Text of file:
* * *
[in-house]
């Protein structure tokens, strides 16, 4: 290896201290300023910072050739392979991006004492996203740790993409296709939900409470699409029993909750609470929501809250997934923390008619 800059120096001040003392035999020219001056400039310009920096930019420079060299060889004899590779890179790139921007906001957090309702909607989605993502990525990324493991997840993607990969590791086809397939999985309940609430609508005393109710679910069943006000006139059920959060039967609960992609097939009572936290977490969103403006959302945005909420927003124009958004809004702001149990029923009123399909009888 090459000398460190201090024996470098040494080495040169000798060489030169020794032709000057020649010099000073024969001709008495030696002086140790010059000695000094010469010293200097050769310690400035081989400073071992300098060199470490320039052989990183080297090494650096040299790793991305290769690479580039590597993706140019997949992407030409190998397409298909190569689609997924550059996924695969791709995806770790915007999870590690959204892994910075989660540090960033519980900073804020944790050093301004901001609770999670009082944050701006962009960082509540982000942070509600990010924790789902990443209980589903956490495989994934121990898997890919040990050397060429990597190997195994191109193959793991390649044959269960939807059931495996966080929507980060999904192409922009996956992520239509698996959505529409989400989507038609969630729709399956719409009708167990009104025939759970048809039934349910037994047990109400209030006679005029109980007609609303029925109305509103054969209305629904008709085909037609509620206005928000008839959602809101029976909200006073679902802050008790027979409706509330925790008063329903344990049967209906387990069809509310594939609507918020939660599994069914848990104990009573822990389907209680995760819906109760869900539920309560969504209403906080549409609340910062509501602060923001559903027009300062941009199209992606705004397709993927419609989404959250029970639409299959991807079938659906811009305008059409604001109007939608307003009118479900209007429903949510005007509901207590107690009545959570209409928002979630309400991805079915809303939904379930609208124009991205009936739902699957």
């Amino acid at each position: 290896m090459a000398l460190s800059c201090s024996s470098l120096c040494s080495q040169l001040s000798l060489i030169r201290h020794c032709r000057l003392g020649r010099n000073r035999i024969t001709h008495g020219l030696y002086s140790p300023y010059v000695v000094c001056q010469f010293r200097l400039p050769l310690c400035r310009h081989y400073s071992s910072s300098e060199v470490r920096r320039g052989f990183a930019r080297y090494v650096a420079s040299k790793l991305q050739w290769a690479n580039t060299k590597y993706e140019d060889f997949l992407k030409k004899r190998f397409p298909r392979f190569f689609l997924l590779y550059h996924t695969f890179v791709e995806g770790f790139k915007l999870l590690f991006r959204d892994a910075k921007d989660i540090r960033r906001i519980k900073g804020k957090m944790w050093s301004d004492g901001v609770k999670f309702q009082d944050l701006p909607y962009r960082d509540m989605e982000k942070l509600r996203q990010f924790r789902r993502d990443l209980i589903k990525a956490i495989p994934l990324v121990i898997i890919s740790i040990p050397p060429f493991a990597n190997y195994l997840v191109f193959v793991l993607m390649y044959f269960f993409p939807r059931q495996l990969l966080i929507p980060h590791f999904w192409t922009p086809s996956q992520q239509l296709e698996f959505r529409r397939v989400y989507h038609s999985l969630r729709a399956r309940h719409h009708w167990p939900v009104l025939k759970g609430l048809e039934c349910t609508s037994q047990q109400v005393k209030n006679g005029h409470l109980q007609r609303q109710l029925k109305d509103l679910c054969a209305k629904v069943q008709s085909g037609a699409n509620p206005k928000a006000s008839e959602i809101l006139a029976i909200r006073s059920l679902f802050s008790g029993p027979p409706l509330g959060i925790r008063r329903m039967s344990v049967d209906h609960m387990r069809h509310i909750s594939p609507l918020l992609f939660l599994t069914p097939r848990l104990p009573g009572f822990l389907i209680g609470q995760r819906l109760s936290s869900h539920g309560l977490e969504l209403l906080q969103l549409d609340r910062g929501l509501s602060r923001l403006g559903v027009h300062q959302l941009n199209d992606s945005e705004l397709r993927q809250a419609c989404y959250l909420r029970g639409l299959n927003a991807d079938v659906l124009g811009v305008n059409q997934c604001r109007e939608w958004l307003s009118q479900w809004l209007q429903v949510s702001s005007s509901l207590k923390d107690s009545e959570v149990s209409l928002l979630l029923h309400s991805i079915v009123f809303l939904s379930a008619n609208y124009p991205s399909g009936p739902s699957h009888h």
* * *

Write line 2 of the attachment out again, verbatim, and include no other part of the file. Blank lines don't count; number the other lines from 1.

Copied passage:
């Protein structure tokens, strides 16, 4: 290896201290300023910072050739392979991006004492996203740790993409296709939900409470699409029993909750609470929501809250997934923390008619 800059120096001040003392035999020219001056400039310009920096930019420079060299060889004899590779890179790139921007906001957090309702909607989605993502990525990324493991997840993607990969590791086809397939999985309940609430609508005393109710679910069943006000006139059920959060039967609960992609097939009572936290977490969103403006959302945005909420927003124009958004809004702001149990029923009123399909009888 090459000398460190201090024996470098040494080495040169000798060489030169020794032709000057020649010099000073024969001709008495030696002086140790010059000695000094010469010293200097050769310690400035081989400073071992300098060199470490320039052989990183080297090494650096040299790793991305290769690479580039590597993706140019997949992407030409190998397409298909190569689609997924550059996924695969791709995806770790915007999870590690959204892994910075989660540090960033519980900073804020944790050093301004901001609770999670009082944050701006962009960082509540982000942070509600990010924790789902990443209980589903956490495989994934121990898997890919040990050397060429990597190997195994191109193959793991390649044959269960939807059931495996966080929507980060999904192409922009996956992520239509698996959505529409989400989507038609969630729709399956719409009708167990009104025939759970048809039934349910037994047990109400209030006679005029109980007609609303029925109305509103054969209305629904008709085909037609509620206005928000008839959602809101029976909200006073679902802050008790027979409706509330925790008063329903344990049967209906387990069809509310594939609507918020939660599994069914848990104990009573822990389907209680995760819906109760869900539920309560969504209403906080549409609340910062509501602060923001559903027009300062941009199209992606705004397709993927419609989404959250029970639409299959991807079938659906811009305008059409604001109007939608307003009118479900209007429903949510005007509901207590107690009545959570209409928002979630309400991805079915809303939904379930609208124009991205009936739902699957």